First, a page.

10 - However, the American has not won any of the past 10 majors - her longest run without victory since 2002.

17 - The women's championship has been won without dropping a set on 17 occasions in the Open Era, most recently by Williams in 2014.

Daniil Medvedev produced an incredible comeback to blitz defending champion Novak Djokovic and reach the Western & Southern Open.

Medvedev was a set down against the world number one and top seed, but he rallied to a stunning 3-6 6-3 6-3 victory at the ATP Masters 1000 tournament in Cincinnati on Saturday.

A finalist at the Citi Open and Rogers Cup, Russian ninth seed Medvedev will contest his third consecutive final, with David Goffin next up after the 16th seed beat Richard Gasquet 6-3 6-4.

The first half was a clinic as Djokovic produced an almost flawless display, hitting nine winners and just three unforced errors, compared to Medvedev's 11.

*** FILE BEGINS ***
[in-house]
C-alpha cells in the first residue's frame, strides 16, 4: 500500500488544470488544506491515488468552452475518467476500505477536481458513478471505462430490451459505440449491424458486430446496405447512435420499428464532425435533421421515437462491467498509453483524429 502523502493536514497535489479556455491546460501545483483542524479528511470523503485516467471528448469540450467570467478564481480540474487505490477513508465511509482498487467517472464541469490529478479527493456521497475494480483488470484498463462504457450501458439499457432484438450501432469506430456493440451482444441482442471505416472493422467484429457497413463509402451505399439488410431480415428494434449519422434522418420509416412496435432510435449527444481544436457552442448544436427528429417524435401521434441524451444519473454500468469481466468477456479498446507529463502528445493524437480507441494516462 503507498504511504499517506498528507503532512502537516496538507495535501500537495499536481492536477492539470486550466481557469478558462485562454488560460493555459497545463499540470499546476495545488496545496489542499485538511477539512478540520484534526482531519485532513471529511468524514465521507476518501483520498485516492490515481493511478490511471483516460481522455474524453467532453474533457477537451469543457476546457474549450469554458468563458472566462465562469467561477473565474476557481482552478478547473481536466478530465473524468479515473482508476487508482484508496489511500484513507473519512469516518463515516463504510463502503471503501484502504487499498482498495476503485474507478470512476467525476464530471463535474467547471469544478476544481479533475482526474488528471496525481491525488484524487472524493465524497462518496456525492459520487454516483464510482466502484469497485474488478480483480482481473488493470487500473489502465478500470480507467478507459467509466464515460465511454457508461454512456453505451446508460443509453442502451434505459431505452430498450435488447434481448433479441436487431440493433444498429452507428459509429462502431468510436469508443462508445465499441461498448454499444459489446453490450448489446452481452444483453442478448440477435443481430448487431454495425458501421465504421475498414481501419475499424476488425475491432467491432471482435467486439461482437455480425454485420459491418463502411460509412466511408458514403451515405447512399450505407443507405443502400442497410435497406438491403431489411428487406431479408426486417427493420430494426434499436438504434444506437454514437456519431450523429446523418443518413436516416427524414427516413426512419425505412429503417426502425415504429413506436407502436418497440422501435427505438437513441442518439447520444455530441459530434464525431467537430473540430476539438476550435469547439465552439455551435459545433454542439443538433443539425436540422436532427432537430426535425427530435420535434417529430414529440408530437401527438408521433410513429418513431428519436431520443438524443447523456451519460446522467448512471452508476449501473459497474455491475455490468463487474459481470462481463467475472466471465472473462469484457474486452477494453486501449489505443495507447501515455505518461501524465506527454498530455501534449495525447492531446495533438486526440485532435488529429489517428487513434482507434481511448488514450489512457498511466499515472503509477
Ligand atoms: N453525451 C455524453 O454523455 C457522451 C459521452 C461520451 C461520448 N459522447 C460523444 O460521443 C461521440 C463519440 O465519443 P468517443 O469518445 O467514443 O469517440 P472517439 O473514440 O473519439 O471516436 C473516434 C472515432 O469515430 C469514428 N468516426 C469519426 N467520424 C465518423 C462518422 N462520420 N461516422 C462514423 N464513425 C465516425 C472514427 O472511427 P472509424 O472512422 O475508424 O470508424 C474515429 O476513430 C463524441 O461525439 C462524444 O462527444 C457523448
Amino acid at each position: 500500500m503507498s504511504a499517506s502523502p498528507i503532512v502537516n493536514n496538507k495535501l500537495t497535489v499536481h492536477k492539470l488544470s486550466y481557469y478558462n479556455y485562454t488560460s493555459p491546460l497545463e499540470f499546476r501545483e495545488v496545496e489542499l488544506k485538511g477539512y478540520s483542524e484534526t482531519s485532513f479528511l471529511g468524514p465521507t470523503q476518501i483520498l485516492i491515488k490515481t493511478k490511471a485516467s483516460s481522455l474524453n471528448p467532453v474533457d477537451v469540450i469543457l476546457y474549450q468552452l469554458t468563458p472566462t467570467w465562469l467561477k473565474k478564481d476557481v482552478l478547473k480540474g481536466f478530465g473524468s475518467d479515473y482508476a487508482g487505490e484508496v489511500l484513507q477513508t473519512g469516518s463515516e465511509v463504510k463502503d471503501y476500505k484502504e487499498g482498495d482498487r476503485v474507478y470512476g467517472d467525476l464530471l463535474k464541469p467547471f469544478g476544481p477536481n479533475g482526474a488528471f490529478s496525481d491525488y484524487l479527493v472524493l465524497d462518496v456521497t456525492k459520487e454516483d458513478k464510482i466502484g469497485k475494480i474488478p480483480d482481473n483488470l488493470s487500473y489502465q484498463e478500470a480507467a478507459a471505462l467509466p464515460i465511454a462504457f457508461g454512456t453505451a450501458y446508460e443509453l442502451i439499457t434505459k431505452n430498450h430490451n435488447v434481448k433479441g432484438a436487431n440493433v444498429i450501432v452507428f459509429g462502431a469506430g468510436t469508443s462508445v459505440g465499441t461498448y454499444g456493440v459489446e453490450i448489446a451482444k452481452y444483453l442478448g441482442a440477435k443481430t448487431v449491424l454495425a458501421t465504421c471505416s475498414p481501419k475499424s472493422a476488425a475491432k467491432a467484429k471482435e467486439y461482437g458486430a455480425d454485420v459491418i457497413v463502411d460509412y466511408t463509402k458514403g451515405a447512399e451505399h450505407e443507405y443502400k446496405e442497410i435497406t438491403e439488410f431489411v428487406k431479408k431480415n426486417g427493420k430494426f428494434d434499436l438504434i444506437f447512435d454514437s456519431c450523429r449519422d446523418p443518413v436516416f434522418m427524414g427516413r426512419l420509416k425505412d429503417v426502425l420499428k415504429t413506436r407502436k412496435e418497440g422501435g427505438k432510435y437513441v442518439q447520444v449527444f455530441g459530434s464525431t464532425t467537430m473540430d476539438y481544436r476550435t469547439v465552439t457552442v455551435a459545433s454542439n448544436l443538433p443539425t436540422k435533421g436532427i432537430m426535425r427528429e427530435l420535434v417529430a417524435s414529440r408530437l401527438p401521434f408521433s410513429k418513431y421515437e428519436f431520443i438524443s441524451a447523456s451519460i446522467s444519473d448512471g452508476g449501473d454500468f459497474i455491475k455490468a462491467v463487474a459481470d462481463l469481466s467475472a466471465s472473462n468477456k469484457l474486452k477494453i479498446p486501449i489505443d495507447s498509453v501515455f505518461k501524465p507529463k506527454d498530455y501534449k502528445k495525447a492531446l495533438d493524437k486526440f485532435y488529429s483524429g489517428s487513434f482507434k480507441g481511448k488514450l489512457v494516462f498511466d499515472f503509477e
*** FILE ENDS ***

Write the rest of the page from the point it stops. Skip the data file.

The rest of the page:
Djokovic – who won 75 per cent of his second serves to Medvedev's 36 per cent – made the decisive breakthrough in the sixth game to move ahead 4-2 and the Serbian star never looked back, wrapping up the set in 34 minutes.

Medvedev continued to take the match to Djokovic in the second half, but the 16-time grand slam champion simply had all the answers against the Russian.

That was until Djokovic's serve was finally penetrated – Medvedev nailing a powerful forehand winner into the corner for a 5-3 lead.

It was the first sign of tension from Djokovic, who had been in control but saw his advantage wiped out by the aggressive Medvedev heading into a third and deciding set.

Djokovic was rattled, the match dramatically swinging in Medvedev's favour as he blitzed the Serbian with some incredible tennis to claim the break and a 2-1 lead.

Medvedev was simply irresistible, his ferocious serve stifling Djokovic and helping to complete a stunning comeback on the semis.

Earlier, Goffin surged into his first Masters 1000 final after outclassing veteran Gasquet in straight sets.